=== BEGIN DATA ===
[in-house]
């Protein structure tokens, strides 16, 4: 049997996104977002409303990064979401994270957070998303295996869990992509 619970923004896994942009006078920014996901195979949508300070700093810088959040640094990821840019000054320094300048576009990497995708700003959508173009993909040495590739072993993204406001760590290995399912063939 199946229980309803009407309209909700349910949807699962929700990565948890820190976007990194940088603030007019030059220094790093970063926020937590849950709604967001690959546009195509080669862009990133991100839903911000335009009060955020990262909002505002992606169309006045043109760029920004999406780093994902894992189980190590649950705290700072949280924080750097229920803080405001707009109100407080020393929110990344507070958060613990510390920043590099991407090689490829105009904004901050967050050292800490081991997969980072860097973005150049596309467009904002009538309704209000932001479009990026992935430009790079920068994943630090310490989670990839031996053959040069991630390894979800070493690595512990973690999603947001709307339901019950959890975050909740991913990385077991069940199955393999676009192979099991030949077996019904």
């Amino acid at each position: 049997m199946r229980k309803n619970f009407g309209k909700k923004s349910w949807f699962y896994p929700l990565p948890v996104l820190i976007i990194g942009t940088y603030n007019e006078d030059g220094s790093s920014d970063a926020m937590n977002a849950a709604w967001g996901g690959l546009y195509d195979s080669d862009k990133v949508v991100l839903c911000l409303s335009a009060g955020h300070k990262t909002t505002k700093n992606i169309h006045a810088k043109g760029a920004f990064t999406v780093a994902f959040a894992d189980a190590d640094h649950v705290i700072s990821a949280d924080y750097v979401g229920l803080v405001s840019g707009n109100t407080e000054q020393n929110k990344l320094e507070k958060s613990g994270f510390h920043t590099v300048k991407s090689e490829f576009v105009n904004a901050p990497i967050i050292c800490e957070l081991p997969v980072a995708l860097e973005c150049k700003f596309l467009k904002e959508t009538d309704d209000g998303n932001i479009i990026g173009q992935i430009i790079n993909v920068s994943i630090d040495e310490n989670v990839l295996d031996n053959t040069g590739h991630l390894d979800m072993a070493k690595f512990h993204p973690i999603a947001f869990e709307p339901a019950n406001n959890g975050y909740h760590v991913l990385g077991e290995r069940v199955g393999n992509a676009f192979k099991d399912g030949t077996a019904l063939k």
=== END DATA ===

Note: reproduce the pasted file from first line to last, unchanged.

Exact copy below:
[in-house]
């Protein structure tokens, strides 16, 4: 049997996104977002409303990064979401994270957070998303295996869990992509 619970923004896994942009006078920014996901195979949508300070700093810088959040640094990821840019000054320094300048576009990497995708700003959508173009993909040495590739072993993204406001760590290995399912063939 199946229980309803009407309209909700349910949807699962929700990565948890820190976007990194940088603030007019030059220094790093970063926020937590849950709604967001690959546009195509080669862009990133991100839903911000335009009060955020990262909002505002992606169309006045043109760029920004999406780093994902894992189980190590649950705290700072949280924080750097229920803080405001707009109100407080020393929110990344507070958060613990510390920043590099991407090689490829105009904004901050967050050292800490081991997969980072860097973005150049596309467009904002009538309704209000932001479009990026992935430009790079920068994943630090310490989670990839031996053959040069991630390894979800070493690595512990973690999603947001709307339901019950959890975050909740991913990385077991069940199955393999676009192979099991030949077996019904």
């Amino acid at each position: 049997m199946r229980k309803n619970f009407g309209k909700k923004s349910w949807f699962y896994p929700l990565p948890v996104l820190i976007i990194g942009t940088y603030n007019e006078d030059g220094s790093s920014d970063a926020m937590n977002a849950a709604w967001g996901g690959l546009y195509d195979s080669d862009k990133v949508v991100l839903c911000l409303s335009a009060g955020h300070k990262t909002t505002k700093n992606i169309h006045a810088k043109g760029a920004f990064t999406v780093a994902f959040a894992d189980a190590d640094h649950v705290i700072s990821a949280d924080y750097v979401g229920l803080v405001s840019g707009n109100t407080e000054q020393n929110k990344l320094e507070k958060s613990g994270f510390h920043t590099v300048k991407s090689e490829f576009v105009n904004a901050p990497i967050i050292c800490e957070l081991p997969v980072a995708l860097e973005c150049k700003f596309l467009k904002e959508t009538d309704d209000g998303n932001i479009i990026g173009q992935i430009i790079n993909v920068s994943i630090d040495e310490n989670v990839l295996d031996n053959t040069g590739h991630l390894d979800m072993a070493k690595f512990h993204p973690i999603a947001f869990e709307p339901a019950n406001n959890g975050y909740h760590v991913l990385g077991e290995r069940v199955g393999n992509a676009f192979k099991d399912g030949t077996a019904l063939k």